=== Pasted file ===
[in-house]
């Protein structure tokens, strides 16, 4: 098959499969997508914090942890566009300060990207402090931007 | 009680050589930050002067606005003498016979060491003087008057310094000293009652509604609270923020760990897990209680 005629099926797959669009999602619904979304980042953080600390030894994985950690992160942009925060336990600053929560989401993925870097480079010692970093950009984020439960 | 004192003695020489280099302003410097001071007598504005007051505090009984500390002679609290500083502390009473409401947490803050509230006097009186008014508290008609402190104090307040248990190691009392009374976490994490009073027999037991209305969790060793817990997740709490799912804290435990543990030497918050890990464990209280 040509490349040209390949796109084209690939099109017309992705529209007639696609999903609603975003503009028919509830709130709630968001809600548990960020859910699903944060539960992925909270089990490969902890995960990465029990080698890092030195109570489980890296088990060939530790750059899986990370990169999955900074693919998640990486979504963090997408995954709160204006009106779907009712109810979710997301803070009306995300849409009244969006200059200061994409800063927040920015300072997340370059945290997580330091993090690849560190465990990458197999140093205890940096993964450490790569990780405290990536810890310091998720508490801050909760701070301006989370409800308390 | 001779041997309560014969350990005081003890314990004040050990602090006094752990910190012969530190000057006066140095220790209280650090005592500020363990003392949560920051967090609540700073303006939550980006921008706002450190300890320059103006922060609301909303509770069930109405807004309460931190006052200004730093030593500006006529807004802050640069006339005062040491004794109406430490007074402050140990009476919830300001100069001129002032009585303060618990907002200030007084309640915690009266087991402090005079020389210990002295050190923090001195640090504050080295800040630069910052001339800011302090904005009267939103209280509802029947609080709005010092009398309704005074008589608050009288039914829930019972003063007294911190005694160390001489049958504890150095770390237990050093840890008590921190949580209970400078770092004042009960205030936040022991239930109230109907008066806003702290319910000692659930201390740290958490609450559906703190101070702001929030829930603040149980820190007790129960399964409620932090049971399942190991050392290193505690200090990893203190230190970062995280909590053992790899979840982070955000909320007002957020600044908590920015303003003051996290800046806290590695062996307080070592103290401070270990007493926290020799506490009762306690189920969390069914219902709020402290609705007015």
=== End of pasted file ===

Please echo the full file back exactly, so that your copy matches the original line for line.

[in-house]
């Protein structure tokens, strides 16, 4: 098959499969997508914090942890566009300060990207402090931007 | 009680050589930050002067606005003498016979060491003087008057310094000293009652509604609270923020760990897990209680 005629099926797959669009999602619904979304980042953080600390030894994985950690992160942009925060336990600053929560989401993925870097480079010692970093950009984020439960 | 004192003695020489280099302003410097001071007598504005007051505090009984500390002679609290500083502390009473409401947490803050509230006097009186008014508290008609402190104090307040248990190691009392009374976490994490009073027999037991209305969790060793817990997740709490799912804290435990543990030497918050890990464990209280 040509490349040209390949796109084209690939099109017309992705529209007639696609999903609603975003503009028919509830709130709630968001809600548990960020859910699903944060539960992925909270089990490969902890995960990465029990080698890092030195109570489980890296088990060939530790750059899986990370990169999955900074693919998640990486979504963090997408995954709160204006009106779907009712109810979710997301803070009306995300849409009244969006200059200061994409800063927040920015300072997340370059945290997580330091993090690849560190465990990458197999140093205890940096993964450490790569990780405290990536810890310091998720508490801050909760701070301006989370409800308390 | 001779041997309560014969350990005081003890314990004040050990602090006094752990910190012969530190000057006066140095220790209280650090005592500020363990003392949560920051967090609540700073303006939550980006921008706002450190300890320059103006922060609301909303509770069930109405807004309460931190006052200004730093030593500006006529807004802050640069006339005062040491004794109406430490007074402050140990009476919830300001100069001129002032009585303060618990907002200030007084309640915690009266087991402090005079020389210990002295050190923090001195640090504050080295800040630069910052001339800011302090904005009267939103209280509802029947609080709005010092009398309704005074008589608050009288039914829930019972003063007294911190005694160390001489049958504890150095770390237990050093840890008590921190949580209970400078770092004042009960205030936040022991239930109230109907008066806003702290319910000692659930201390740290958490609450559906703190101070702001929030829930603040149980820190007790129960399964409620932090049971399942190991050392290193505690200090990893203190230190970062995280909590053992790899979840982070955000909320007002957020600044908590920015303003003051996290800046806290590695062996307080070592103290401070270990007493926290020799506490009762306690189920969390069914219902709020402290609705007015």